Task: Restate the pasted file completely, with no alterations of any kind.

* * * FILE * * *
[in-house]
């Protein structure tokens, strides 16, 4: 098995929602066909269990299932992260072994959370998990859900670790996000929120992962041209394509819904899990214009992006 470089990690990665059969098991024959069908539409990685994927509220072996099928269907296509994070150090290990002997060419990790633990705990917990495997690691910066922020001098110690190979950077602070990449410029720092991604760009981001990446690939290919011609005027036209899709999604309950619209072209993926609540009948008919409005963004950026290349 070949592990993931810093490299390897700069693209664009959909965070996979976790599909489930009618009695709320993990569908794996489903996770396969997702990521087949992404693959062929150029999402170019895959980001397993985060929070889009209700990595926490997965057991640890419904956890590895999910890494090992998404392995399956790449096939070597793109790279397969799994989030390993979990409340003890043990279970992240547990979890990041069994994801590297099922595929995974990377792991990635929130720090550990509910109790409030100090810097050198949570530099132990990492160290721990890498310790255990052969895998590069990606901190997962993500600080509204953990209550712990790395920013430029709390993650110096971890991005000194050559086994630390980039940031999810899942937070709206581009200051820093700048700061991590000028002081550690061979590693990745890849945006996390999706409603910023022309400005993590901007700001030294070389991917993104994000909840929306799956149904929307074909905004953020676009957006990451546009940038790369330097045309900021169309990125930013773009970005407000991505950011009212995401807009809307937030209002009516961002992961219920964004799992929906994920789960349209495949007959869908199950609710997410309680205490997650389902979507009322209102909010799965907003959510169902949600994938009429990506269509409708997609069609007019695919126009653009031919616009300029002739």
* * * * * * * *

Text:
[in-house]
């Protein structure tokens, strides 16, 4: 098995929602066909269990299932992260072994959370998990859900670790996000929120992962041209394509819904899990214009992006 470089990690990665059969098991024959069908539409990685994927509220072996099928269907296509994070150090290990002997060419990790633990705990917990495997690691910066922020001098110690190979950077602070990449410029720092991604760009981001990446690939290919011609005027036209899709999604309950619209072209993926609540009948008919409005963004950026290349 070949592990993931810093490299390897700069693209664009959909965070996979976790599909489930009618009695709320993990569908794996489903996770396969997702990521087949992404693959062929150029999402170019895959980001397993985060929070889009209700990595926490997965057991640890419904956890590895999910890494090992998404392995399956790449096939070597793109790279397969799994989030390993979990409340003890043990279970992240547990979890990041069994994801590297099922595929995974990377792991990635929130720090550990509910109790409030100090810097050198949570530099132990990492160290721990890498310790255990052969895998590069990606901190997962993500600080509204953990209550712990790395920013430029709390993650110096971890991005000194050559086994630390980039940031999810899942937070709206581009200051820093700048700061991590000028002081550690061979590693990745890849945006996390999706409603910023022309400005993590901007700001030294070389991917993104994000909840929306799956149904929307074909905004953020676009957006990451546009940038790369330097045309900021169309990125930013773009970005407000991505950011009212995401807009809307937030209002009516961002992961219920964004799992929906994920789960349209495949007959869908199950609710997410309680205490997650389902979507009322209102909010799965907003959510169902949600994938009429990506269509409708997609069609007019695919126009653009031919616009300029002739």